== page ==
During the encore of Springsteen's show in London at the Hard Rock Calling festival, the city council pulled the plug on his performance because he ran a few minutes past the show's 10:30 pm curfew. Springsteen was performing "I Saw Her Standing There" and "Twist and Shout" with Paul McCartney when their microphones and instruments were shut off. Springsteen ended the set with a brief cappella, unamplified version of "Goodnight Irene."[17] The incident resulted in the show being the lone concert on the tour at which "Tenth Avenue Freeze-Out," with its Clarence Clemons tribute, was not performed. Following the performance, Steve Van Zandt took to Twitter and said, "English cops may be the only individuals left on earth that wouldn't want to hear one more from Bruce Springsteen and Paul McCartney!" and followed that up with "There's no grudges to be held. Just feel bad for our great fans. Hard Rock is cool. Live Nation is cool. It's some City Council stupid rule."[18][19] When Springsteen next performed three nights later in Ireland, he poked fun at the London incident. During "Dancing in the Dark" the big screens by the stage displayed only a battery switched "On." A fake policeman came out to the stage to stop them playing "Twist and Shout" but Springsteen refused. While playing American Land, the fake policeman pulled the plug, but Van Zandt plugged it back in.[20]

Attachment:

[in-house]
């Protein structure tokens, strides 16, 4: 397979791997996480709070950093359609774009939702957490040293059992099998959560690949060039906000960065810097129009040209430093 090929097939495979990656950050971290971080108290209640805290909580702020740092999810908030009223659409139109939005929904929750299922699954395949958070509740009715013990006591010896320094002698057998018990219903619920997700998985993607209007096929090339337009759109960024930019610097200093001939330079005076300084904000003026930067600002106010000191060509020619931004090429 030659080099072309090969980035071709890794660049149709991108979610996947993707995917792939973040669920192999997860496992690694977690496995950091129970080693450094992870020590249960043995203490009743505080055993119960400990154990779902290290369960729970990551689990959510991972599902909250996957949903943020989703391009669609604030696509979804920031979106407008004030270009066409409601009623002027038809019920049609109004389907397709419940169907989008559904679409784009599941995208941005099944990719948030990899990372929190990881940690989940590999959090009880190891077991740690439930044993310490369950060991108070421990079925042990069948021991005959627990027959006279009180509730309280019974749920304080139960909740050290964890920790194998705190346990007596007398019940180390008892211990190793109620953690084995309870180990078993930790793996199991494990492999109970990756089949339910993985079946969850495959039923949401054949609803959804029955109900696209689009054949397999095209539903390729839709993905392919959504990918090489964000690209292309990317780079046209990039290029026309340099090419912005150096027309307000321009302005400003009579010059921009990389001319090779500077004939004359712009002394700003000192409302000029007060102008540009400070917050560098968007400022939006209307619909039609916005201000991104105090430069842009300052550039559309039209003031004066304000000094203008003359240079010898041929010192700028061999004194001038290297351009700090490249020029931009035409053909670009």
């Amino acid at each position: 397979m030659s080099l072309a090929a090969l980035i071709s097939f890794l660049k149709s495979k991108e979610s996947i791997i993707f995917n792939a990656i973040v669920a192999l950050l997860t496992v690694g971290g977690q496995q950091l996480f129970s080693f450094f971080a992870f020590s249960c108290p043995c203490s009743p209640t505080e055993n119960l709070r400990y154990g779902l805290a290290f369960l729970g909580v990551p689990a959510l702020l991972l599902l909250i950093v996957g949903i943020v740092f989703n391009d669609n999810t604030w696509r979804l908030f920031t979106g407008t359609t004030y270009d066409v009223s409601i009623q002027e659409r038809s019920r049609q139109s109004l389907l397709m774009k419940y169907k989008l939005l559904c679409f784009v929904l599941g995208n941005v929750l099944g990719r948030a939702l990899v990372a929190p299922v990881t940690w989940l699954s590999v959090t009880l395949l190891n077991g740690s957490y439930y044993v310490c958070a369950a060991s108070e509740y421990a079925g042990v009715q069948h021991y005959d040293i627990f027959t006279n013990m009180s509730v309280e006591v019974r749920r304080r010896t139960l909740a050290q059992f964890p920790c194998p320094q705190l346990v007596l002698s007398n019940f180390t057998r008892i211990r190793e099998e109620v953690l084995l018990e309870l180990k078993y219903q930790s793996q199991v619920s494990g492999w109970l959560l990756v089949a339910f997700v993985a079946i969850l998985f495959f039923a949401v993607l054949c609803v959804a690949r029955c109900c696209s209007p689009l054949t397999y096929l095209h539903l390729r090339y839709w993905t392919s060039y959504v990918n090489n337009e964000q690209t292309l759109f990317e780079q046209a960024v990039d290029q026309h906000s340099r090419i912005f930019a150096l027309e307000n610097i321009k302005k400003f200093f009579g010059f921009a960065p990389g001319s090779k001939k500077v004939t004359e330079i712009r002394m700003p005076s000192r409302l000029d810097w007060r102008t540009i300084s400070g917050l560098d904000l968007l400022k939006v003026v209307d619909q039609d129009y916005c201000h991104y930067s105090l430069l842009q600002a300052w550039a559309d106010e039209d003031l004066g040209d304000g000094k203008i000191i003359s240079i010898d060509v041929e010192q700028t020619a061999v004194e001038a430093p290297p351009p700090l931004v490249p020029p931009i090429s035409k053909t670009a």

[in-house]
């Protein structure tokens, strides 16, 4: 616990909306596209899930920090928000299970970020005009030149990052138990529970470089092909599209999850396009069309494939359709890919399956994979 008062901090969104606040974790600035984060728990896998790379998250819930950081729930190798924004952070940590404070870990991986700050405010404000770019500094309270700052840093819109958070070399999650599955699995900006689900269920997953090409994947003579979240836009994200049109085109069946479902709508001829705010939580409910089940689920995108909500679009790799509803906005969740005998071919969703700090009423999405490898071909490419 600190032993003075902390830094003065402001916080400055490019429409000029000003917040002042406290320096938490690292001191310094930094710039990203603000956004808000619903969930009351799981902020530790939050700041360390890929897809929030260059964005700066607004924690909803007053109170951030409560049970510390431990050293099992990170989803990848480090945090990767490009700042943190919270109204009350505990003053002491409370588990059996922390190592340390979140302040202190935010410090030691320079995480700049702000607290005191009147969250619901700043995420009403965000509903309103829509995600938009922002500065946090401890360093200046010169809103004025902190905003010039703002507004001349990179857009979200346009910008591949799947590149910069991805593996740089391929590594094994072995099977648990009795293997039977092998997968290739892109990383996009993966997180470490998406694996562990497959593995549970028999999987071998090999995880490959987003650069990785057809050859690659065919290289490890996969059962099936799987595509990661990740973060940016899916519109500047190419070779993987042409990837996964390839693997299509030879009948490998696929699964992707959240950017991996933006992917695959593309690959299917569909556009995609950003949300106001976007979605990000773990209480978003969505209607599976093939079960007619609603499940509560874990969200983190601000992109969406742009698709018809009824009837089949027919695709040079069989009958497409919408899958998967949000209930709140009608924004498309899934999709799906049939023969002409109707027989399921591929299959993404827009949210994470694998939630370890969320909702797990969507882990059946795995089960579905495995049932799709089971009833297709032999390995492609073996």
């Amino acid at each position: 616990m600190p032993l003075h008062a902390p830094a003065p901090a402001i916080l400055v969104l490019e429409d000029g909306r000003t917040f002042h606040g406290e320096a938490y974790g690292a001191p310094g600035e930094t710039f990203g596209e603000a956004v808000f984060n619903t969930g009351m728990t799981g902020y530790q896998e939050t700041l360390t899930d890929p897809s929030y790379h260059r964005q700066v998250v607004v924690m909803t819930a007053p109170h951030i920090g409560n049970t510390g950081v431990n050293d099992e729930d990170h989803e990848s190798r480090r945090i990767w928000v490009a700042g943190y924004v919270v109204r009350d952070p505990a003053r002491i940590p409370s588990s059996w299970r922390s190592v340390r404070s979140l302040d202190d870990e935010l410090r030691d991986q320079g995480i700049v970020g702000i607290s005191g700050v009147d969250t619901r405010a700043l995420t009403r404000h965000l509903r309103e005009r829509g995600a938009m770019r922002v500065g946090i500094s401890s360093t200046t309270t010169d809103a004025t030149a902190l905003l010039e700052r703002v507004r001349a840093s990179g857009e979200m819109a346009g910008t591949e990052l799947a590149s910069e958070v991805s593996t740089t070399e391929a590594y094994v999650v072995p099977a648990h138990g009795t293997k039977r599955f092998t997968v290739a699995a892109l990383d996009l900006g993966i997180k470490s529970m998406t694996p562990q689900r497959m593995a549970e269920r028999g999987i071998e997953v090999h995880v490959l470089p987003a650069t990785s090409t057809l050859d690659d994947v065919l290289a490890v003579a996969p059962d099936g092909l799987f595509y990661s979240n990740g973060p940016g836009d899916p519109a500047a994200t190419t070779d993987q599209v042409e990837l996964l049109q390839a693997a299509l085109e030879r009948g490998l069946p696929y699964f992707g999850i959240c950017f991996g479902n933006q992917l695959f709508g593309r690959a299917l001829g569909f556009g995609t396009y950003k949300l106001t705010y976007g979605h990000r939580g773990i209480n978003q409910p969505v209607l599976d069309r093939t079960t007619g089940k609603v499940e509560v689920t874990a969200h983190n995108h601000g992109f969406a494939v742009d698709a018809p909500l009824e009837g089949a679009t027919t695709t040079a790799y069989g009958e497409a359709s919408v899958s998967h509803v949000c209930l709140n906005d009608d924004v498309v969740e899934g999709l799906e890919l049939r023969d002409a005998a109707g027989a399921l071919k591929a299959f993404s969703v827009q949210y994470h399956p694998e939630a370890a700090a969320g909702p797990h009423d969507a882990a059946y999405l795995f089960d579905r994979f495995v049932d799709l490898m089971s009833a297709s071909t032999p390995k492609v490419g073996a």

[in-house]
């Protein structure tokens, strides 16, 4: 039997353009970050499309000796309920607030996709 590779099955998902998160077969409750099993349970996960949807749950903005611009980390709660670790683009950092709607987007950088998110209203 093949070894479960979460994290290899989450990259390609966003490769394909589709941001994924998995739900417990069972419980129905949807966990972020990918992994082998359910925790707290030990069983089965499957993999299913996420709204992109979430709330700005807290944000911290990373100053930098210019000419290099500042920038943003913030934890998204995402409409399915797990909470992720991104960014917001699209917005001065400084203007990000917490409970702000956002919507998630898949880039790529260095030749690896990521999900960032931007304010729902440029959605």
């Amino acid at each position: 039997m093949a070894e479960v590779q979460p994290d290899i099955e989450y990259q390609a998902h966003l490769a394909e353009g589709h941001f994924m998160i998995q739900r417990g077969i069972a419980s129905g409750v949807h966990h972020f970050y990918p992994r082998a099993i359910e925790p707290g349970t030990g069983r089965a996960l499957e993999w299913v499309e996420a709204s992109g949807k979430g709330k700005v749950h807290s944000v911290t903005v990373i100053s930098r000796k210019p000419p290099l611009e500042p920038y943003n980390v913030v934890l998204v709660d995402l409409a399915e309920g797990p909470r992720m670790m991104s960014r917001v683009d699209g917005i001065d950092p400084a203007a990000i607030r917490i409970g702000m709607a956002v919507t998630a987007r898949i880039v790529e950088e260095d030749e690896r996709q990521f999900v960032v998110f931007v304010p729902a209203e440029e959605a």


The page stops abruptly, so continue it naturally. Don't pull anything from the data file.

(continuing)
The tour returned to the United States in August 2012 and focused on baseball and football stadiums. The tour's third (and final) show at MetLife Stadium on September 22, 2012, was delayed for two hours due to a strong thunderstorm. The show finally got underway around 10:30 pm, prompting fans to sing "Happy Birthday" to Springsteen at midnight to celebrate his 63rd birthday.[21] At the end of the show, Springsteen was presented with a guitar-shaped birthday cake onstage.[22]